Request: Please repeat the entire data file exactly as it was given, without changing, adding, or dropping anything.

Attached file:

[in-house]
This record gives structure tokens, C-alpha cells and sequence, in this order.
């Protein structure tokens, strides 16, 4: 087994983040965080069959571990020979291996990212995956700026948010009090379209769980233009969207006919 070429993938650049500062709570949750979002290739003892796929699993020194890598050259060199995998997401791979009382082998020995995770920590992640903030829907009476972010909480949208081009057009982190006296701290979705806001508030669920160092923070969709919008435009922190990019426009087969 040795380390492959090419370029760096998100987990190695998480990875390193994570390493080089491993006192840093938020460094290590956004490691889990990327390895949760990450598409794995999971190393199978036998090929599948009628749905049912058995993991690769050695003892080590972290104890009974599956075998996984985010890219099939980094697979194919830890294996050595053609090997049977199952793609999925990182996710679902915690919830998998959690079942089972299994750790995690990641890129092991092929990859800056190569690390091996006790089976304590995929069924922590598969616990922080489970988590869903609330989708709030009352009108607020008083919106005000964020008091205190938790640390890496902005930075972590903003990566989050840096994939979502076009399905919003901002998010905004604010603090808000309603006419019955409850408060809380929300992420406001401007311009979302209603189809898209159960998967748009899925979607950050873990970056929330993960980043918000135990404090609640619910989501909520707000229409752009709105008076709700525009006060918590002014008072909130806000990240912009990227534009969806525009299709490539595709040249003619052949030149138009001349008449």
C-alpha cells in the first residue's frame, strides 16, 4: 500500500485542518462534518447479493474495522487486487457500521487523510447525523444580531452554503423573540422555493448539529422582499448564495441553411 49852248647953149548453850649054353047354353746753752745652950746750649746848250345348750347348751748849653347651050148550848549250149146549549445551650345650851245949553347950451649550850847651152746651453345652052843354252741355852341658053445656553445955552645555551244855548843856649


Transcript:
[in-house]
This record gives structure tokens, C-alpha cells and sequence, in this order.
């Protein structure tokens, strides 16, 4: 087994983040965080069959571990020979291996990212995956700026948010009090379209769980233009969207006919 070429993938650049500062709570949750979002290739003892796929699993020194890598050259060199995998997401791979009382082998020995995770920590992640903030829907009476972010909480949208081009057009982190006296701290979705806001508030669920160092923070969709919008435009922190990019426009087969 040795380390492959090419370029760096998100987990190695998480990875390193994570390493080089491993006192840093938020460094290590956004490691889990990327390895949760990450598409794995999971190393199978036998090929599948009628749905049912058995993991690769050695003892080590972290104890009974599956075998996984985010890219099939980094697979194919830890294996050595053609090997049977199952793609999925990182996710679902915690919830998998959690079942089972299994750790995690990641890129092991092929990859800056190569690390091996006790089976304590995929069924922590598969616990922080489970988590869903609330989708709030009352009108607020008083919106005000964020008091205190938790640390890496902005930075972590903003990566989050840096994939979502076009399905919003901002998010905004604010603090808000309603006419019955409850408060809380929300992420406001401007311009979302209603189809898209159960998967748009899925979607950050873990970056929330993960980043918000135990404090609640619910989501909520707000229409752009709105008076709700525009006060918590002014008072909130806000990240912009990227534009969806525009299709490539595709040249003619052949030149138009001349008449």
C-alpha cells in the first residue's frame, strides 16, 4: 500500500485542518462534518447479493474495522487486487457500521487523510447525523444580531452554503423573540422555493448539529422582499448564495441553411 49852248647953149548453850649054353047354353746753752745652950746750649746848250345348750347348751748849653347651050148550848549250149146549549445551650345650851245949553347950451649550850847651152746651453345652052843354252741355852341658053445656553445955552645555551244855548843856649